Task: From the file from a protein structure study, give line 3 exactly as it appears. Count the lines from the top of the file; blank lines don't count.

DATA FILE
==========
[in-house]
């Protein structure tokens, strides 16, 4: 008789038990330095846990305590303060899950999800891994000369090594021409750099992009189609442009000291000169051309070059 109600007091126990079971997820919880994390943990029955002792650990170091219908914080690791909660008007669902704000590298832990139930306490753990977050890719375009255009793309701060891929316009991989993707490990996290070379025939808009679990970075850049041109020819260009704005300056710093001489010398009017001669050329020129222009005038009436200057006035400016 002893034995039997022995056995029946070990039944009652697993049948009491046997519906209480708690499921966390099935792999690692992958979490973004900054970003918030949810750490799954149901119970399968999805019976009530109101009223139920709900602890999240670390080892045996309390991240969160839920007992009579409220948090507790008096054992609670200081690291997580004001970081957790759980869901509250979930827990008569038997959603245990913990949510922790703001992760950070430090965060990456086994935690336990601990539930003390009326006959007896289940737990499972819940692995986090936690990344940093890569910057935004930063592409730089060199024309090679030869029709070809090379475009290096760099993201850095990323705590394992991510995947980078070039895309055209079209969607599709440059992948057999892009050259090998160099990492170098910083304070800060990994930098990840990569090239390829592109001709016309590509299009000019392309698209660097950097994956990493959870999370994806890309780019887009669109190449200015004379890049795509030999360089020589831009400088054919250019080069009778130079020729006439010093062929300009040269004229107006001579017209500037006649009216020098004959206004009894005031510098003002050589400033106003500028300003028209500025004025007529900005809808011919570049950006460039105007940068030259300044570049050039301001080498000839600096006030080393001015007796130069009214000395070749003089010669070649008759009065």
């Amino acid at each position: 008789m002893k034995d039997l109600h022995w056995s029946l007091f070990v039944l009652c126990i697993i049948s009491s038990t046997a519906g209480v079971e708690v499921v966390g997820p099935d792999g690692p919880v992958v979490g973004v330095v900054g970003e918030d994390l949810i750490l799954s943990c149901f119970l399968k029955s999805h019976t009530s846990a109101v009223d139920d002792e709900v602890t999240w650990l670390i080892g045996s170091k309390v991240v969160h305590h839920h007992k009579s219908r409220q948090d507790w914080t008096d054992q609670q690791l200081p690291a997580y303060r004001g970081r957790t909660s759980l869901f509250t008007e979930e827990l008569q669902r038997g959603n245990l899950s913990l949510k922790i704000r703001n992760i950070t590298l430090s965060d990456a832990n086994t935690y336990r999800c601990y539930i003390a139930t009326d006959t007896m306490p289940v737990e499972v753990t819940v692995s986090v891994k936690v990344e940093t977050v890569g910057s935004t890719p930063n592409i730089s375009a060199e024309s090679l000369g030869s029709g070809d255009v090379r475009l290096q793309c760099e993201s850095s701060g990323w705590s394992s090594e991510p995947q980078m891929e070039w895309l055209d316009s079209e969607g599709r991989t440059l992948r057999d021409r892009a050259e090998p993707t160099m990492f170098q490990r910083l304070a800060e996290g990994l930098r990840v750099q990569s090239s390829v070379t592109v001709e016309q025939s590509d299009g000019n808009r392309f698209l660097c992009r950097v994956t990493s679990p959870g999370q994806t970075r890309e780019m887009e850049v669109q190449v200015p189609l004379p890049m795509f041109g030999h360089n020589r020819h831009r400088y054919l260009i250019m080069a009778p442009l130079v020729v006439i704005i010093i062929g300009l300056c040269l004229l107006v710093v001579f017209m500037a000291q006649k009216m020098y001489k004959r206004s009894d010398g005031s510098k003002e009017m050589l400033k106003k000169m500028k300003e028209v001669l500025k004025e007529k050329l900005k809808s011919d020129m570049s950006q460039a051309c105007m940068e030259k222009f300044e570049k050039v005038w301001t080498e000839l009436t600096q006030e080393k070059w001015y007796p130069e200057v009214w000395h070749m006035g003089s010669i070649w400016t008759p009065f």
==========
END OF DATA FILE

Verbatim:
């Amino acid at each position: 008789m002893k034995d039997l109600h022995w056995s029946l007091f070990v039944l009652c126990i697993i049948s009491s038990t046997a519906g209480v079971e708690v499921v966390g997820p099935d792999g690692p919880v992958v979490g973004v330095v900054g970003e918030d994390l949810i750490l799954s943990c149901f119970l399968k029955s999805h019976t009530s846990a109101v009223d139920d002792e709900v602890t999240w650990l670390i080892g045996s170091k309390v991240v969160h305590h839920h007992k009579s219908r409220q948090d507790w914080t008096d054992q609670q690791l200081p690291a997580y303060r004001g970081r957790t909660s759980l869901f509250t008007e979930e827990l008569q669902r038997g959603n245990l899950s913990l949510k922790i704000r703001n992760i950070t590298l430090s965060d990456a832990n086994t935690y336990r999800c601990y539930i003390a139930t009326d006959t007896m306490p289940v737990e499972v753990t819940v692995s986090v891994k936690v990344e940093t977050v890569g910057s935004t890719p930063n592409i730089s375009a060199e024309s090679l000369g030869s029709g070809d255009v090379r475009l290096q793309c760099e993201s850095s701060g990323w705590s394992s090594e991510p995947q980078m891929e070039w895309l055209d316009s079209e969607g599709r991989t440059l992948r057999d021409r892009a050259e090998p993707t160099m990492f170098q490990r910083l304070a800060e996290g990994l930098r990840v750099q990569s090239s390829v070379t592109v001709e016309q025939s590509d299009g000019n808009r392309f698209l660097c992009r950097v994956t990493s679990p959870g999370q994806t970075r890309e780019m887009e850049v669109q190449v200015p189609l004379p890049m795509f041109g030999h360089n020589r020819h831009r400088y054919l260009i250019m080069a009778p442009l130079v020729v006439i704005i010093i062929g300009l300056c040269l004229l107006v710093v001579f017209m500037a000291q006649k009216m020098y001489k004959r206004s009894d010398g005031s510098k003002e009017m050589l400033k106003k000169m500028k300003e028209v001669l500025k004025e007529k050329l900005k809808s011919d020129m570049s950006q460039a051309c105007m940068e030259k222009f300044e570049k050039v005038w301001t080498e000839l009436t600096q006030e080393k070059w001015y007796p130069e200057v009214w000395h070749m006035g003089s010669i070649w400016t008759p009065f």